The key to quality insights lies in quality data; if data sets are faulty or inaccurate, then no matter how powerful your BI or analytics tools may be, the truism of “garbage in, garbage out” will apply. To answer our first question, “is the data accurate?,” our first step was to create profiles of the data. These profiles measured various quality dimensions of the data: the number of null, empty or unique values, value fragmentation, and pattern fragmentation. Once incoming data meets initial quality standards to ensure its accuracy, completeness, and consistency, it must be tracked and validated as it moves across the hops from application to application, a process also known as integrity checks. An integrity check measures the attrition rate of the data, and any records that are changed, dropped, or added contribute to this attrition rate. Once the integrity checks are completed and we have a passing grade, the data is now deemed accurate and ready for use.
But data accuracy is just one of the crucial questions that must be answered to extract reliable intelligence from data. The other essential questions, (Is this the right set of data? Where did the data originate from? Is the data current? Is the data useful?) are answered through a strong enterprise data governance program. Our many discussions at the conference revealed that while most organizations have some governance in place, their solutions are overwhelmingly technical and only used by IT. In order for a governance program to be affective, it must bridge the IT to business divide and involve those business users closest to issues and tasked with making critical business decisions.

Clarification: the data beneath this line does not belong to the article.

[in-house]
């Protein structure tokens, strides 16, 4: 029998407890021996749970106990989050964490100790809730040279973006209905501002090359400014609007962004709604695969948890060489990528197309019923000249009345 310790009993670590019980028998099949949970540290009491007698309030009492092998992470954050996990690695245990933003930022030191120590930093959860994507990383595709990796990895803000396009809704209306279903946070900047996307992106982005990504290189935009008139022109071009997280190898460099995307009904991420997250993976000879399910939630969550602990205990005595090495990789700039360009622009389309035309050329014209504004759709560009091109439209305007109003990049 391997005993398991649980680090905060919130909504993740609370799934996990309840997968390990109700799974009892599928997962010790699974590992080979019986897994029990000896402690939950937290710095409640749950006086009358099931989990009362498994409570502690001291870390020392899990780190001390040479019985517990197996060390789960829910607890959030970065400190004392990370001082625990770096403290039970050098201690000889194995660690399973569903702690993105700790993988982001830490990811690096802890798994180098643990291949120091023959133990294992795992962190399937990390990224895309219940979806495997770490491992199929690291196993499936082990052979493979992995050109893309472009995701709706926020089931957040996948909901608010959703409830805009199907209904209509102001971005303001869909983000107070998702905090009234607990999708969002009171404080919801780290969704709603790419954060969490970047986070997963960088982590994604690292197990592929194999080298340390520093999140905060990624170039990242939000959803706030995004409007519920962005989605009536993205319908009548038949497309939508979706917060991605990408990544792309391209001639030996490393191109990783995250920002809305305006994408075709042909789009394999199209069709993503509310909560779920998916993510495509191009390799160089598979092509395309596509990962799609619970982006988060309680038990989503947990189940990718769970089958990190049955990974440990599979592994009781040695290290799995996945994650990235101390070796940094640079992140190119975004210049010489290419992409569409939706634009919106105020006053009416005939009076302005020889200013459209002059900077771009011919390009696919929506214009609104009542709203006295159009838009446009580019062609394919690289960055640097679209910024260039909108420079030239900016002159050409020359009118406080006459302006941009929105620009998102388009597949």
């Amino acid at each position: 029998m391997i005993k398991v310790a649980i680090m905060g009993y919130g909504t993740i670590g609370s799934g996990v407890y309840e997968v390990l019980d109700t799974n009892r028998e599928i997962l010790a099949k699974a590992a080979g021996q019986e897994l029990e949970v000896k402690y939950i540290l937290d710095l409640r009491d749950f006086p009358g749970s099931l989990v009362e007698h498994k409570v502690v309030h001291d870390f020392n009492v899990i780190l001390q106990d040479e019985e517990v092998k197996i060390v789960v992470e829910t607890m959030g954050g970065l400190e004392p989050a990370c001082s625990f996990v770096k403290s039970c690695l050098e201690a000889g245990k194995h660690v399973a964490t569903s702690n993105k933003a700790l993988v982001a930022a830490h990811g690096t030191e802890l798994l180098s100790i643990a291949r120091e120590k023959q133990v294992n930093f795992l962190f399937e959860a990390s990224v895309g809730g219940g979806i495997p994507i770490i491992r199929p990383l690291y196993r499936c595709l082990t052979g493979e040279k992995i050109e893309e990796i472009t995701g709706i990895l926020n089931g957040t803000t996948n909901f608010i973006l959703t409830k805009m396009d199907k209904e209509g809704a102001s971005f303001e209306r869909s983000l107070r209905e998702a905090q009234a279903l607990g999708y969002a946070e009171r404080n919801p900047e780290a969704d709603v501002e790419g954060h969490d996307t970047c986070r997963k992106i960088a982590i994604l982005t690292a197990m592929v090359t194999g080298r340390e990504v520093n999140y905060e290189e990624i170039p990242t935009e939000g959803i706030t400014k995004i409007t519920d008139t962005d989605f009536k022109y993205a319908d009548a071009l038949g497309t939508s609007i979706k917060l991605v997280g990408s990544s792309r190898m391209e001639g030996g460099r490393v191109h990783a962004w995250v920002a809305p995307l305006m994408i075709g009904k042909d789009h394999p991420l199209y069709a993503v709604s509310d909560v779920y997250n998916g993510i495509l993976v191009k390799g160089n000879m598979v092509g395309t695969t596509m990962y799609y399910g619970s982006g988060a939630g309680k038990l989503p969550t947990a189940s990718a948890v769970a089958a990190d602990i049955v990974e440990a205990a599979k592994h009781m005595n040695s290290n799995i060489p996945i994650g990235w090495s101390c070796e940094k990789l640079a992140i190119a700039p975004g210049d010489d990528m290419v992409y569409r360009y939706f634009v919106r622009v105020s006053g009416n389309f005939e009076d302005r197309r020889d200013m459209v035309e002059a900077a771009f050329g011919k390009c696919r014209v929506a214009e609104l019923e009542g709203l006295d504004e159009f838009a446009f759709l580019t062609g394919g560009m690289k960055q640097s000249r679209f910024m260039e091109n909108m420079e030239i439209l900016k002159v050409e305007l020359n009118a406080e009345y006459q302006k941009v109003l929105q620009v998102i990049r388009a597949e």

To build an effective data governance framework, using the data provided, we created a glossary of the business terms and defined them, as well as identified the synonyms for those terms. Ownership of the terms was then assigned to data stewards. These data definitions and synonyms enable users to choose the correct set of data for their analysis, and assigned stewards clearly delineate data ownership and designate responsibility for certifying and making changes to the definitions. Two other valuable governance tools that were used were an impact analysis map and business data lineage. The impact analysis allows users to see were the business term is used (e.g. applications, processes, policies, reports, etc.). Business data lineage allows users to see where data originated and the path it takes through the organization at a higher level, while technical data lineage traces data’s path at a deeper level. Now we know we have accurate data from the validation and the right data from governance. It is now time to begin our analysis.